Mirroring the sense of properness he portrayed in his role as a high-class, standards-enforcing concierge in The Grand Budapest Hotel (IMBD, 2014) actor Ralph Fiennes recently complained that “[language] is being eroded”, blaming “a world of truncated sentences, soundbites and Twitter” (Jones, 2011). Fiennes continued that “our expressiveness and our ease with some words is being diluted so that the sentence with more than one clause is a problem for us, and the word of more than two syllables is a problem for us” (Jones, 2011). Fiennes’ views form part of a tradition of blaming technological innovations for the supposed decline of language, with journalist John Humphrys previously condemning texters for “pillaging our punctuation; savaging our sentences [and…] raping our vocabulary” (Humphrys, 2007). Both Humphrys and Fiennes’ comments represent a prescriptivist attitude towards language, whereby linguistic forms are judged as either good/bad or correct/incorrect. Although a prescriptivist view is commonly adopted by the general public, most linguists prefer to take a descriptivist stance – observing how people use language without judgement.
Suggestions that language is being eroded or vandalised exemplify Aitchison’s (1997: 12) ‘crumbling castle view’, whereby prescriptivists treat the “English Language as a beautiful old building[…] which needs to be preserved intact”. Aitchison (1997: 13) refutes prescriptivists’ beliefs that language is regressing from its once perfect state, arguing language changes to maintain relevance to changing social circumstances. Therefore, whilst sentences in Twitter and SMS messages may contain fewer clauses, rather than rejecting these sentences as ‘truncated’, ‘savaged’ or incorrect, descriptivists choose to refrain from judgment, observe the reduction of clauses as a feature of language relative to the Twitter and SMS Mediums whilst possibly suggesting a reduction in the number of clauses is motivated by these mediums’ character limit restrictions.
Returning to Fiennes’ comments, many readers appeared to share his prescriptivist view, with one commenter describing Twitter as a “teeming cesspool of pseudo-linguistics [which…] breeds cringe-worthy habits of illiteracy” (Jones, 2011). The commenter’s sense of disgust invoked by the use of ‘cesspit’ is a good example of what Aitchison (1997:10) calls the ‘damp spoon syndrome’, whereby prescriptivists are disgusted by supposed language misuse as if witnessing a damp spoon being dipped in a sugar bowl. The metaphor’s underlying assumption is that laziness and sloppiness are the causes of language change (Aitchison 1997: 10). It could also be argued that use of the word ‘breeds’ relates to Aitchison’s (1997) ‘infectious disease metaphor’, whereby language misuse, or ‘habits of illiteracy’, breed much like the growth of infectious bacteria.
Aitchison attributes these prescriptivist strands of worry to a lack of understanding of how language changes (1997:18). However, whilst I agree with Aitchison’s point, I don’t believe possessing a detailed knowledge of language change fully curtails speaker’s urges to judge it. In his recent article, Jeremy Butterfield, states “as a professional linguist I try to embrace changes to modern language, but there are a few illiterate horrors I just can’t abide” (Butterfield, 2015). Whether complaining over people’s use of ‘criteria’ in place of ‘criterion’, or expressing his distaste for the “absurdly gushing and pseudo-empathetic American metaphor” ‘to reach out’, as a professional lexicographer and editor of Fowler’s dictionary (2015), Butterfield’s judgements on the uses of others are unlikely to stem from ignorance of language change. Cameron (1995:2) suggests that our tendency to comment on and judge language is the realisation of natural language’s ‘reflexivity’ design feature – the ability to use language to comment on language.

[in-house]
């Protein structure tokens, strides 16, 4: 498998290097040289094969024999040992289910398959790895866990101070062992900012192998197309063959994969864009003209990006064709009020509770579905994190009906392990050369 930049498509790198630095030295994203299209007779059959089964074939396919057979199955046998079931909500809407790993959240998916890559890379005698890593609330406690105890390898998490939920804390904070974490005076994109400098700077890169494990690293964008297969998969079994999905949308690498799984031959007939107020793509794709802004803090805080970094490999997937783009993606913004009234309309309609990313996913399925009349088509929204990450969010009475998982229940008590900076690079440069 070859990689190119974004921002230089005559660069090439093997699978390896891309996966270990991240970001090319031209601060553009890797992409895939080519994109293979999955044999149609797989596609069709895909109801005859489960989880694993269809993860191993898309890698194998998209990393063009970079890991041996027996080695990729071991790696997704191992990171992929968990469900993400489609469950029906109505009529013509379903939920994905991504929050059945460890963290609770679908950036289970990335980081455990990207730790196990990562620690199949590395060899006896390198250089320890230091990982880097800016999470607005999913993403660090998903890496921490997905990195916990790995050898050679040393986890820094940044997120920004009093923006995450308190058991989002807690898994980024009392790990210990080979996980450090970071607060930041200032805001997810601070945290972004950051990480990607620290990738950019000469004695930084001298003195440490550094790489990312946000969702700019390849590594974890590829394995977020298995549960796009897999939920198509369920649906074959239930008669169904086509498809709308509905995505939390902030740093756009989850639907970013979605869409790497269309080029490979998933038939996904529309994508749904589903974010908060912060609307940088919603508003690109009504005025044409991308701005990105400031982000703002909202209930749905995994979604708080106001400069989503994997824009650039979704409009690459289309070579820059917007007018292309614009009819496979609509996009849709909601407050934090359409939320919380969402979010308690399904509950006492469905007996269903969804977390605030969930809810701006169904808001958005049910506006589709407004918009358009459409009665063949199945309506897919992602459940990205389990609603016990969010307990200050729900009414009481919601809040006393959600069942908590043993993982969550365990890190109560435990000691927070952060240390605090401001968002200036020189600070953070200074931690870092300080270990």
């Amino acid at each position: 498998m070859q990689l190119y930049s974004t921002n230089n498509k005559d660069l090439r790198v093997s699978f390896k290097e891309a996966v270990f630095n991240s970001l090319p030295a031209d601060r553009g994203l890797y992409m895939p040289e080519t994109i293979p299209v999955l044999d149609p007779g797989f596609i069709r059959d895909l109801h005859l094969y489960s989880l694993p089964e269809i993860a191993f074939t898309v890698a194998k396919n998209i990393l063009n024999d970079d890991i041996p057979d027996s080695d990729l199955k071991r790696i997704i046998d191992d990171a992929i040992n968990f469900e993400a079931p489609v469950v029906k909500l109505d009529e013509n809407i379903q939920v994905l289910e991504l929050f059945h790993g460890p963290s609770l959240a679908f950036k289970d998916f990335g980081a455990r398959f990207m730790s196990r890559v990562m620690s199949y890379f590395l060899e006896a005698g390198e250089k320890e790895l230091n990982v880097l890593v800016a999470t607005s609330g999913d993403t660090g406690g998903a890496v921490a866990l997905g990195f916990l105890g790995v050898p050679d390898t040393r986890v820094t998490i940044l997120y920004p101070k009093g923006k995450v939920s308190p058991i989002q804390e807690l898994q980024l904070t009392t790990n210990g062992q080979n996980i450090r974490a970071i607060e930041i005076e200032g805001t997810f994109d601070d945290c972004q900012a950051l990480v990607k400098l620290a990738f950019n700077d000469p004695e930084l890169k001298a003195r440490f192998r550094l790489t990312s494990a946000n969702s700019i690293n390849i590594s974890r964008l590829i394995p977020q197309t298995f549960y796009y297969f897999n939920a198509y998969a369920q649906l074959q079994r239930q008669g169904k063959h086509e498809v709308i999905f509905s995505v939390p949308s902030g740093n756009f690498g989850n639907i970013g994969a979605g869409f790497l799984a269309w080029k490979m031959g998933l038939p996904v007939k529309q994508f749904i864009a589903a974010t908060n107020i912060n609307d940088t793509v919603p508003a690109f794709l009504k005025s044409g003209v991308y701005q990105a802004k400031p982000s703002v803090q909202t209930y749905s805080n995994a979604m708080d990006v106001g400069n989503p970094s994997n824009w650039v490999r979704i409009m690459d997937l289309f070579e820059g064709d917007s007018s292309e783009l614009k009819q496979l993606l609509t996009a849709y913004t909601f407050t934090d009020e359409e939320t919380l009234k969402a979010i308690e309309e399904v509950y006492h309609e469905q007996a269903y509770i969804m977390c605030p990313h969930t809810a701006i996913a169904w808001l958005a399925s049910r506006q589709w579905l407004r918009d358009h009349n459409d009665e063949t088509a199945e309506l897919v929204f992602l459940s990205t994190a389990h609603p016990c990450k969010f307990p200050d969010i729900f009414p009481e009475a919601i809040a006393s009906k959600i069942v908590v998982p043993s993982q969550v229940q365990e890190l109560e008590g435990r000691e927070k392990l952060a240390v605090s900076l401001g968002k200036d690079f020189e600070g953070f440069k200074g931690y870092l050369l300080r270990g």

Cameron (1995:2 ) highlights the importance of reflexivity through Wittgenstein’s language game (1965). In the game we imagine two workers, A and B, have to construct a house from blocks and slabs. They communicate through a language which consists only of the utterances, ‘Block!’ or ‘Slab!’. Building starts through Worker A shouting ‘Slab!’ when a slab is required, to which Worker B responds by passing one over. However, if worker A mistakenly shouts ‘Block!’, when he actually requires a Slab, there would be no way for worker B to correct A. The game exemplifies how correcting the language of others can make communication more effective. I feel it also highlights the importance of prescribing a mutually-intelligible, standard variety for speakers to use where and when appropriate. With this is mind, I feel that in having cultivated a descriptivist attitude through formally studying language, I may have become too quick to disregard prescriptivists’ views on language change as misinformed, or even pompous. I now feel that reconsidering attempts to ‘correct’ language as displays of metalinguistic skill, will make me more tolerant towards, if still in disagreement with, prescriptivist views of language change.
ANTHONY REA, English Language undergraduate, University of Chester, UK